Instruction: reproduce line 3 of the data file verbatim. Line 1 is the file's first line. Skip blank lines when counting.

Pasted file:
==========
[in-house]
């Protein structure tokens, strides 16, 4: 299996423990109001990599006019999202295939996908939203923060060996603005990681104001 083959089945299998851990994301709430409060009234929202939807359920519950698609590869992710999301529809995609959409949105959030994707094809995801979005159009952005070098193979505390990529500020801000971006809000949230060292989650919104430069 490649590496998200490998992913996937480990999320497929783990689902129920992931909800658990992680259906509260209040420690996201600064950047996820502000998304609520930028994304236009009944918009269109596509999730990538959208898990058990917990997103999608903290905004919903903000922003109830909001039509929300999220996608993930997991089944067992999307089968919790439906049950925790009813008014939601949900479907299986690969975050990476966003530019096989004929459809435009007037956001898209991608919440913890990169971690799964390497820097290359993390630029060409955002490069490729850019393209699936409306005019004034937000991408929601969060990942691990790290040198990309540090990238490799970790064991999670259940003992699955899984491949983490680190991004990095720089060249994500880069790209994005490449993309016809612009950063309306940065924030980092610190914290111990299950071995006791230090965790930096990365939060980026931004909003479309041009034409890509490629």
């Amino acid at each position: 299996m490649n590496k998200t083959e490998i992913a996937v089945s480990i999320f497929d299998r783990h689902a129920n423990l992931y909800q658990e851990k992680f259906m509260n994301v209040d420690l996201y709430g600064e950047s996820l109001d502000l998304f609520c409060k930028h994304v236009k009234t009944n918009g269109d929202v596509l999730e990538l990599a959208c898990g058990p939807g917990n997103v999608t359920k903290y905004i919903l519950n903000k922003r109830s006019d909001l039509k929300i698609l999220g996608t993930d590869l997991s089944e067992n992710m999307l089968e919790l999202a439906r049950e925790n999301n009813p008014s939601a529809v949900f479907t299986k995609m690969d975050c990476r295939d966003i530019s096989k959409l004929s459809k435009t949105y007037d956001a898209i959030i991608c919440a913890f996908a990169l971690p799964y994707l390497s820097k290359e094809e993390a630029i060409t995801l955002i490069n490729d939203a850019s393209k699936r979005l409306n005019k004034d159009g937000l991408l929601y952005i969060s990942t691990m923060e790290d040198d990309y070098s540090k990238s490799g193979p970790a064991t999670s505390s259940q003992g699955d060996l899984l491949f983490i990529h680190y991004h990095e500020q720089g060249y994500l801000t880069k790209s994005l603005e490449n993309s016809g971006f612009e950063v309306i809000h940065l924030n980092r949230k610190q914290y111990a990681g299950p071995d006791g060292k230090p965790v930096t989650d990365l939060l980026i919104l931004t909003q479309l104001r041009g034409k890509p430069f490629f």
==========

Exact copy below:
């Amino acid at each position: 299996m490649n590496k998200t083959e490998i992913a996937v089945s480990i999320f497929d299998r783990h689902a129920n423990l992931y909800q658990e851990k992680f259906m509260n994301v209040d420690l996201y709430g600064e950047s996820l109001d502000l998304f609520c409060k930028h994304v236009k009234t009944n918009g269109d929202v596509l999730e990538l990599a959208c898990g058990p939807g917990n997103v999608t359920k903290y905004i919903l519950n903000k922003r109830s006019d909001l039509k929300i698609l999220g996608t993930d590869l997991s089944e067992n992710m999307l089968e919790l999202a439906r049950e925790n999301n009813p008014s939601a529809v949900f479907t299986k995609m690969d975050c990476r295939d966003i530019s096989k959409l004929s459809k435009t949105y007037d956001a898209i959030i991608c919440a913890f996908a990169l971690p799964y994707l390497s820097k290359e094809e993390a630029i060409t995801l955002i490069n490729d939203a850019s393209k699936r979005l409306n005019k004034d159009g937000l991408l929601y952005i969060s990942t691990m923060e790290d040198d990309y070098s540090k990238s490799g193979p970790a064991t999670s505390s259940q003992g699955d060996l899984l491949f983490i990529h680190y991004h990095e500020q720089g060249y994500l801000t880069k790209s994005l603005e490449n993309s016809g971006f612009e950063v309306i809000h940065l924030n980092r949230k610190q914290y111990a990681g299950p071995d006791g060292k230090p965790v930096t989650d990365l939060l980026i919104l931004t909003q479309l104001r041009g034409k890509p430069f490629f």